In 2016, after the death of Justice Antonin Scalia, President Obama nominated Merrick Garland to the Supreme Court. The confirmation of Garland, by no means, would have been a significant triumph for progressives. President Obama knew the Republican-controlled Senate would not confirm an individual whose beliefs aligned with Justices Ginsburg’s or Sotomayor’s, so Garland was a compromise nominee; many categorized his judicial philosophy as moderate on the ideological spectrum. And even then, Senate Majority Leader Mitch McConnell declared this nomination null and void, reasoning that the next President should choose the next justice—seven months before the election.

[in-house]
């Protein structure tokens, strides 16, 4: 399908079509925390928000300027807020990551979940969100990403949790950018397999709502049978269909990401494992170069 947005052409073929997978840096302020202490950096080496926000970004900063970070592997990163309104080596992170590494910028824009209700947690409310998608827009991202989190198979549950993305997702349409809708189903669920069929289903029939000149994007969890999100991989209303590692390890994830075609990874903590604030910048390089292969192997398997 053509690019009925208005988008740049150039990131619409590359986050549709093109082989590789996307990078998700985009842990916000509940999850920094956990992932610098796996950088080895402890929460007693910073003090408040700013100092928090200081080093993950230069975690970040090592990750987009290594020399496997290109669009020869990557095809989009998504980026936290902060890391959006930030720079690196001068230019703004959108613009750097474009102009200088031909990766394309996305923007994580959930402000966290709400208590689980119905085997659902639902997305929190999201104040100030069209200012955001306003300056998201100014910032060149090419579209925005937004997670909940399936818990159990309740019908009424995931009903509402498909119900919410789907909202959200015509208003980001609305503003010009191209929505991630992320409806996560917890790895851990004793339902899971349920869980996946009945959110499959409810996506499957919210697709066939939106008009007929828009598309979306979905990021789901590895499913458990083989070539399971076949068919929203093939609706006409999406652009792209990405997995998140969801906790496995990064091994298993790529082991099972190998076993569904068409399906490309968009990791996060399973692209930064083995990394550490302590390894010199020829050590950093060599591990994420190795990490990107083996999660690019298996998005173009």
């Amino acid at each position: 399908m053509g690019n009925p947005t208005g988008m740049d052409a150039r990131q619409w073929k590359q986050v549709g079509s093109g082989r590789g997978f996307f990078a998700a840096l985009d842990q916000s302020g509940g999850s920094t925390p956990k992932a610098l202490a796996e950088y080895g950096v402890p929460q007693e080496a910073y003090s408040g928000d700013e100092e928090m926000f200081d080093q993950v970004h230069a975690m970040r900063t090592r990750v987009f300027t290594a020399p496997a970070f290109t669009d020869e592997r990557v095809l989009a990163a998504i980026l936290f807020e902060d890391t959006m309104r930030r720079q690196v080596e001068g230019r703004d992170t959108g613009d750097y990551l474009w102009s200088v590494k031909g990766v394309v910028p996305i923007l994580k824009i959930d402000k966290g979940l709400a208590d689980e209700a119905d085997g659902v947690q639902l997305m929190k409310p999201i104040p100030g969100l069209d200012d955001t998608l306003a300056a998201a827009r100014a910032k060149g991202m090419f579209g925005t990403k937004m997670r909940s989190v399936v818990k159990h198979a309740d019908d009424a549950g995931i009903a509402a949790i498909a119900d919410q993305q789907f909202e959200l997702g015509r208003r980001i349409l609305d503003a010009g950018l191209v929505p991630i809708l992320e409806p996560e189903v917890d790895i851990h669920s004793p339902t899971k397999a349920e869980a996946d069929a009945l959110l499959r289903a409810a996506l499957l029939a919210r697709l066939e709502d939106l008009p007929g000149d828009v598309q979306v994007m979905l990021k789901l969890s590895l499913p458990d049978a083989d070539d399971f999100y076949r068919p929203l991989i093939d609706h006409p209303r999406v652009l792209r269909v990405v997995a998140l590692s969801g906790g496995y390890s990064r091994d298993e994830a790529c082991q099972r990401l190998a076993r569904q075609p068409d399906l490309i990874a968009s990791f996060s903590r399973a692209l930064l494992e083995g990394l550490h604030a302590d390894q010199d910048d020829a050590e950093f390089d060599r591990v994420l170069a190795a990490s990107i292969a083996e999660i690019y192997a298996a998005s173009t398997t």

This year, as ballots were being cast, Senator McConnell acted swiftly to confirm Justice Barrett to the Supreme Court. When these two instances are juxtaposed, they communicate a dangerous precedent: if a nominee does not pass the unofficial litmus test of the controlling party in the Senate, they will not be confirmed. The Senate majority’s hypocrisy has been detrimental to the preservation of the judiciary as a nonpartisan institution.